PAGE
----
• Announce the discussion theme prior to the chat . This gives the students context for their next chat.
  • Have pre-written questions and principles ready . Using a word processor (e.g., MS Word) prepare a series of questions, key principles, relevant quotations, pertinent scriptures, etc. before class. During chat have your word processor open so you can quickly copy and paste pre-written items into the chat window. This saves typing time during class and allows students to better concentrate on what is being discussed.
  • Train students to prepare their own questions (and answers to any questions included in the weekly lesson) in advance to copy and paste during class time, too.
  • Aspire to brevity . Ask students to keep their answers brief and succinct. Praise those who master that technique, email those who do not and offer suggestions.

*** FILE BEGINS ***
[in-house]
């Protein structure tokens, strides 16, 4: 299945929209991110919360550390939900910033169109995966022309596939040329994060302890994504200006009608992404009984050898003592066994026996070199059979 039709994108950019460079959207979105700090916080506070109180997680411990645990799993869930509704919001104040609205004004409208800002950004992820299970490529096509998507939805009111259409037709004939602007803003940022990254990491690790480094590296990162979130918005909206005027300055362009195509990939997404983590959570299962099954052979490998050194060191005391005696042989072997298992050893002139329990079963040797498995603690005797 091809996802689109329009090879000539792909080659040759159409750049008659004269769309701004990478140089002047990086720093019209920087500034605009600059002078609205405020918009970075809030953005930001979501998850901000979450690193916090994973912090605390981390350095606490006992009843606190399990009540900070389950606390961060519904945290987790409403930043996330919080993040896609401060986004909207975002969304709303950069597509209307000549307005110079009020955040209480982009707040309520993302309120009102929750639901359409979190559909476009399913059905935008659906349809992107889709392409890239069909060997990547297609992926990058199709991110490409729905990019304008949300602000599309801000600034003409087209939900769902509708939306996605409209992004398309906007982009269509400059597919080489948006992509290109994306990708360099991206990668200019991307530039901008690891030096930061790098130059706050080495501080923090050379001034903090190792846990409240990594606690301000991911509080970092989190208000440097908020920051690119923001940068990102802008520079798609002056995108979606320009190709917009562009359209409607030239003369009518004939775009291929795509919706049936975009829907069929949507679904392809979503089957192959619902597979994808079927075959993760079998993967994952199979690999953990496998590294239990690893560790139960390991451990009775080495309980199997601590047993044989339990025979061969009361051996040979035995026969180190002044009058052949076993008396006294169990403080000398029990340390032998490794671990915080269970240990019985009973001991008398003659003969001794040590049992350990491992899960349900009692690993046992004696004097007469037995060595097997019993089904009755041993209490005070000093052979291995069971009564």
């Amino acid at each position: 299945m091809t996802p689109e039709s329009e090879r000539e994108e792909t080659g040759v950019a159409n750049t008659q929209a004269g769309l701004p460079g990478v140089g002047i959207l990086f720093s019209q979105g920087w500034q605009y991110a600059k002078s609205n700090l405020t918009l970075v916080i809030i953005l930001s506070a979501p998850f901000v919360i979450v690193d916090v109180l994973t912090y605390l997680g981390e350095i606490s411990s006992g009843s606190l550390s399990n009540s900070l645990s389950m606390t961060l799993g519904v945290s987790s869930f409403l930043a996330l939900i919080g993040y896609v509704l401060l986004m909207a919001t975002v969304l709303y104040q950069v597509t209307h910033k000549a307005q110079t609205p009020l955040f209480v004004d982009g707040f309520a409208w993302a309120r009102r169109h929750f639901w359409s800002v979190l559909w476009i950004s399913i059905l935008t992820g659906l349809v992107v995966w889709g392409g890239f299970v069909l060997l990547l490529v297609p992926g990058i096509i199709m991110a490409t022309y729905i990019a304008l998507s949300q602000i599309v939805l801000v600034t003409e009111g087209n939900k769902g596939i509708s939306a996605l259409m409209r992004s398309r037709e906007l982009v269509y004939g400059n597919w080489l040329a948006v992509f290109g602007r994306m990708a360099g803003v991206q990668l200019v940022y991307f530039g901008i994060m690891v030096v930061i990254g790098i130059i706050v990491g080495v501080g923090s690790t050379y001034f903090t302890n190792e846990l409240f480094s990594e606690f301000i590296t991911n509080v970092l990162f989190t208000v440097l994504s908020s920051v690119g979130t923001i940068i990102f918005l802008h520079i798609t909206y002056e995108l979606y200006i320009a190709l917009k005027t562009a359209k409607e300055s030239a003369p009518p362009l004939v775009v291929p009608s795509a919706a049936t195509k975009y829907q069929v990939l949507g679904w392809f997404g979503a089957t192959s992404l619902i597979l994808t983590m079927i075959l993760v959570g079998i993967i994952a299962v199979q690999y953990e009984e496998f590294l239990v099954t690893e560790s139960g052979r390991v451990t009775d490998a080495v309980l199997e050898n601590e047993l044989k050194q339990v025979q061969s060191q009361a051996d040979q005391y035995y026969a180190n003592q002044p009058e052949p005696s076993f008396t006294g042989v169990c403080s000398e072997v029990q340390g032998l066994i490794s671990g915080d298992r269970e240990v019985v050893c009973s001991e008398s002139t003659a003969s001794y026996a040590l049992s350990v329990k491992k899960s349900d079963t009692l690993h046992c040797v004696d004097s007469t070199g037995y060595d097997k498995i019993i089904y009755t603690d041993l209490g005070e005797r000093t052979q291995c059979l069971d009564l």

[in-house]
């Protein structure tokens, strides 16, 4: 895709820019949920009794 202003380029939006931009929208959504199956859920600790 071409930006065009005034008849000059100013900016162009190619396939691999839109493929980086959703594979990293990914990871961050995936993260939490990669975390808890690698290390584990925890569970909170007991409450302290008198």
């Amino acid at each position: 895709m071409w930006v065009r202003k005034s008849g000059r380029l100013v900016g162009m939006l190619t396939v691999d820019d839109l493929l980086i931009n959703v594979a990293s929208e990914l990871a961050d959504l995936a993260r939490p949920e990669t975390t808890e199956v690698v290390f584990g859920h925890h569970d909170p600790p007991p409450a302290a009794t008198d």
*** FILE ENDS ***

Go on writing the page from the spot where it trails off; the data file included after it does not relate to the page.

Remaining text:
• Submit questions to students prior to the chat time . This gives students time to think through answers in advance, create their copy-and-paste answers in a Word document, and spend more time thinking and commenting on classmates’ contributions during chat. This focuses students on the issue instead of on typing skills.
  • Assign questions to specific students . As an adaptation to the above technique, you not only submit questions to students prior to the chat, but assign each question to a certain student. This encourages equal participation by everyone.